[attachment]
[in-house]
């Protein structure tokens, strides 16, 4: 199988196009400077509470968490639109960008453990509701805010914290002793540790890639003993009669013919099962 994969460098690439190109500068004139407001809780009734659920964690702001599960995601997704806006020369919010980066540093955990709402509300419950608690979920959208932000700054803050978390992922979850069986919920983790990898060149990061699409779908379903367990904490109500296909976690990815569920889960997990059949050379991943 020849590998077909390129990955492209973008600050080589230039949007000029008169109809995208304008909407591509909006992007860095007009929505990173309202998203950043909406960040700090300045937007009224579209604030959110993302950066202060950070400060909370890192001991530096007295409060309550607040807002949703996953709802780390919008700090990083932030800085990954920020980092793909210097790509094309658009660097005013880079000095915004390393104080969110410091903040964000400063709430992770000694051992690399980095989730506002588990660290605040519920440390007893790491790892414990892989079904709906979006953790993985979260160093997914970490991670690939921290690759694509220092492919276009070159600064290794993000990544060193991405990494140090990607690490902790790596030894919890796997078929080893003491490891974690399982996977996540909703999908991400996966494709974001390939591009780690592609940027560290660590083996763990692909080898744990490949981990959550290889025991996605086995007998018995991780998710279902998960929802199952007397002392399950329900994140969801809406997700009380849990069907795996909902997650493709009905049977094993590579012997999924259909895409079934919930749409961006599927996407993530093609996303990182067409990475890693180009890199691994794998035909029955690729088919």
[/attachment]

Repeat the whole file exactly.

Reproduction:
[in-house]
């Protein structure tokens, strides 16, 4: 199988196009400077509470968490639109960008453990509701805010914290002793540790890639003993009669013919099962 994969460098690439190109500068004139407001809780009734659920964690702001599960995601997704806006020369919010980066540093955990709402509300419950608690979920959208932000700054803050978390992922979850069986919920983790990898060149990061699409779908379903367990904490109500296909976690990815569920889960997990059949050379991943 020849590998077909390129990955492209973008600050080589230039949007000029008169109809995208304008909407591509909006992007860095007009929505990173309202998203950043909406960040700090300045937007009224579209604030959110993302950066202060950070400060909370890192001991530096007295409060309550607040807002949703996953709802780390919008700090990083932030800085990954920020980092793909210097790509094309658009660097005013880079000095915004390393104080969110410091903040964000400063709430992770000694051992690399980095989730506002588990660290605040519920440390007893790491790892414990892989079904709906979006953790993985979260160093997914970490991670690939921290690759694509220092492919276009070159600064290794993000990544060193991405990494140090990607690490902790790596030894919890796997078929080893003491490891974690399982996977996540909703999908991400996966494709974001390939591009780690592609940027560290660590083996763990692909080898744990490949981990959550290889025991996605086995007998018995991780998710279902998960929802199952007397002392399950329900994140969801809406997700009380849990069907795996909902997650493709009905049977094993590579012997999924259909895409079934919930749409961006599927996407993530093609996303990182067409990475890693180009890199691994794998035909029955690729088919």